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November 20, 2013

President Obama Takes Credit for Decline in Oil Imports

November 20, 2013
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“After years of talk about reducing our dependence on foreign oil, we are actually poised to control our own energy future,” Mr. Obama said. …“That’s a big deal. That’s a tremendous step towards American energy independence,” he said.

The Energy Information Administration announced recently that in October, the United States produced more oil than it imported for the first time since February 1995,[i] due to increasing shale oil production and fairly level petroleum demand. According to the Washington Post, the White House took credit for the milestone issuing a statement that it was “a result of both increased production and Administration policies like increased fuel economy standards that cut oil consumption, cut carbon pollution, and cut consumer bills.”[ii] Administration officials also “credited the president with promoting drilling on federal lands and offshore as part of his strategy to encourage more U.S. energy production.”[iii] According to Energy Guardian, “President Barack Obama used his weekly radio address to argue that his green energy policies helped domestic oil production outpace imports last month for the first time since 1995.”[iv] Unfortunately, Obama Administration policies did just the opposite than what the Administration is touting for oil production on federal lands has declined by 18 percent between fiscal year 2010 and 2012, while over the same time period, oil production on private and state lands, where there is far less red tape, has increased by 14 percent. [v] U.S. oil production is increasing, but it is in spite of President Obama, not because of him.

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Source: Washington Post, http://www.washingtonpost.com/business/economy/us-oil-production-surpasses-imports/2013/11/13/ee03fd60-4cce-11e3-ac54-aa84301ced81_graphic.html

Oil Production and Import Data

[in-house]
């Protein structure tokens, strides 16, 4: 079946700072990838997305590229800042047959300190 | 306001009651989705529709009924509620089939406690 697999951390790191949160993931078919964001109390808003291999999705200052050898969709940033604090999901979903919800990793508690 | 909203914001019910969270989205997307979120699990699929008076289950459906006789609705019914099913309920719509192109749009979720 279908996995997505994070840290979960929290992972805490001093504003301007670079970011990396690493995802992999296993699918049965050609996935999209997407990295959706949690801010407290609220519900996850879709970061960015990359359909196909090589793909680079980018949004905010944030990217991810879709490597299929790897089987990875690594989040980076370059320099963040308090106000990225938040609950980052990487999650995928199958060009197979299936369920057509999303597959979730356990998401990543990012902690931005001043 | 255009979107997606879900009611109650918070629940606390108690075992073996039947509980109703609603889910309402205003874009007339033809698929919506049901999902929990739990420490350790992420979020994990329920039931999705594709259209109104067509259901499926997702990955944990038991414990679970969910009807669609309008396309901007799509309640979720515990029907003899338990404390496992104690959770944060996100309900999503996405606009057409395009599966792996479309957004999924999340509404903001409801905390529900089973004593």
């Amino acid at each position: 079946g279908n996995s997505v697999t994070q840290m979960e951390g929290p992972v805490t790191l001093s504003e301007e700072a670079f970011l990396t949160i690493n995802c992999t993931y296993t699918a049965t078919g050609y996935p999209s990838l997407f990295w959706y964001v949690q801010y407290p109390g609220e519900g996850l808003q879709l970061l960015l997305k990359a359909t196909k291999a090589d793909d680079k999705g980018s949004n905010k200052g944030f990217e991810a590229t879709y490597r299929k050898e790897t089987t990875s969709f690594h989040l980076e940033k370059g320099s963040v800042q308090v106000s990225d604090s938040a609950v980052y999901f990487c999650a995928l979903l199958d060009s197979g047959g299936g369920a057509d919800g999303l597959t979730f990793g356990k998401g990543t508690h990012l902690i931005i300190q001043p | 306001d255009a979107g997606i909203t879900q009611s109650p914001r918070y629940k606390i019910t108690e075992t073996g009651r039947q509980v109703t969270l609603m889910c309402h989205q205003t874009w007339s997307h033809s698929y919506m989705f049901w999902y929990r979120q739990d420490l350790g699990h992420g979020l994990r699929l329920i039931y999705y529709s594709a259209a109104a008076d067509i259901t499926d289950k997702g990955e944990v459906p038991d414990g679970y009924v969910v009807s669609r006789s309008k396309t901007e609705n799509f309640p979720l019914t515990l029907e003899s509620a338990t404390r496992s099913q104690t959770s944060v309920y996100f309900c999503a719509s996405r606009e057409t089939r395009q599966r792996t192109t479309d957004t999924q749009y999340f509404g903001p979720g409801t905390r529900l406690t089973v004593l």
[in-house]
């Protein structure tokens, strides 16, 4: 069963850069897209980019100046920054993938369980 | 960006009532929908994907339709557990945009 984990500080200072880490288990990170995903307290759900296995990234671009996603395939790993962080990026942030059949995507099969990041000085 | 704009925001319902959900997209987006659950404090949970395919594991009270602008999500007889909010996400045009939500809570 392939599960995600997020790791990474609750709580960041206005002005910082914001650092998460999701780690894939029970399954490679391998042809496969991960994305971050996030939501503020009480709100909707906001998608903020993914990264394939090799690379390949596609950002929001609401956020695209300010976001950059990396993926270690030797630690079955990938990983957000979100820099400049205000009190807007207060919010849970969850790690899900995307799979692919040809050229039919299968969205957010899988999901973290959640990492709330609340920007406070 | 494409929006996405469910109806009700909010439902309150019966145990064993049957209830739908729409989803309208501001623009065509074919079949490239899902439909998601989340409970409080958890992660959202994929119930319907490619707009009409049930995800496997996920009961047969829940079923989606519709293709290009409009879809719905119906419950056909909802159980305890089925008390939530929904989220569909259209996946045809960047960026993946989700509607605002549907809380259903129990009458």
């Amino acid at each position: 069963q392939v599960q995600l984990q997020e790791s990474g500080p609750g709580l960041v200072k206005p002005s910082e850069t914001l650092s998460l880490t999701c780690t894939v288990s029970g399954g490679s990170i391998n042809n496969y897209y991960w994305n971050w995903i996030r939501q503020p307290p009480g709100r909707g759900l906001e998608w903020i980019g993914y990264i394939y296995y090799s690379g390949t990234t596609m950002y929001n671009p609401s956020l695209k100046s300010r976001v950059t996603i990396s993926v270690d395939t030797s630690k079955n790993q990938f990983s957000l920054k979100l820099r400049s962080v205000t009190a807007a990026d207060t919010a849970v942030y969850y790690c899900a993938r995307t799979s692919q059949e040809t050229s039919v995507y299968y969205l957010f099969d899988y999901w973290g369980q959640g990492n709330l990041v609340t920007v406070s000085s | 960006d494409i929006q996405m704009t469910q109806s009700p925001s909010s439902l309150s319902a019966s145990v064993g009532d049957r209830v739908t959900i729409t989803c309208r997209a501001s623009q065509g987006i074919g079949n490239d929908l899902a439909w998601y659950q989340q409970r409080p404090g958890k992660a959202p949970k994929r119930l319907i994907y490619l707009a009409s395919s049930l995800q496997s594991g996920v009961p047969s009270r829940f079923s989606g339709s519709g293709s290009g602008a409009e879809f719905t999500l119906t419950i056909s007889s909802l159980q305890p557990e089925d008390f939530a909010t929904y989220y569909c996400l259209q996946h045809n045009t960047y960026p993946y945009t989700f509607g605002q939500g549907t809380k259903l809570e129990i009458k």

For the first time since February 1995, net crude oil imports were less than domestic oil production. U.S. crude oil production totaled 7.74 million barrels a day in October, while net crude oil imports totaled 7.57 million barrels per day, 2.2 percent less. Oil production in October 2013 was 17 percent higher than in October 2012 and was the highest level of any month since May 1989. Net crude oil imports in October 2013 were 8 percent lower than in October 2012.[vi] And, analysts believe this trend of increasing oil production and decreasing oil imports will continue.

Oil production growth on private and state lands, particularly at shale formations in Texas and North Dakota, the top two oil producing states, is the major reason for the shift in production and import trends. Helping achieve the shift is a fairly level demand for petroleum products that has resulted from the recession and high oil prices, with many young workers opting for public transportation rather than owning vehicles.

Federal vs. Non-Federal Production

The rise in oil production is not due to federal policy. In fact, federal policy that transpired after the Deepwater Horizon accident in the Gulf of Mexico in 2010 resulted in a 23 percent decline in offshore oil production in federal waters between fiscal years 2010 and 2013. According to the Congressional Research Service, between fiscal years 2010 and 2012, oil production on federal lands both offshore and onshore fell from 1.989 million barrels per day to 1.627 million barrels per day, a drop of 18 percent. That was a 10 percentage point drop in share for production on federal lands, from a 36.5 percent share in fiscal year 2010 to a 26 percent share in fiscal year 2012. At the same time, oil production on private and state lands increased from 5.443 million barrels per day to 6.208 million barrels a day, an increase of 14 percent. Compared to private and state lands, production on federal lands is bogged down by red tape, regulatory uncertainties and restricted access to energy resources.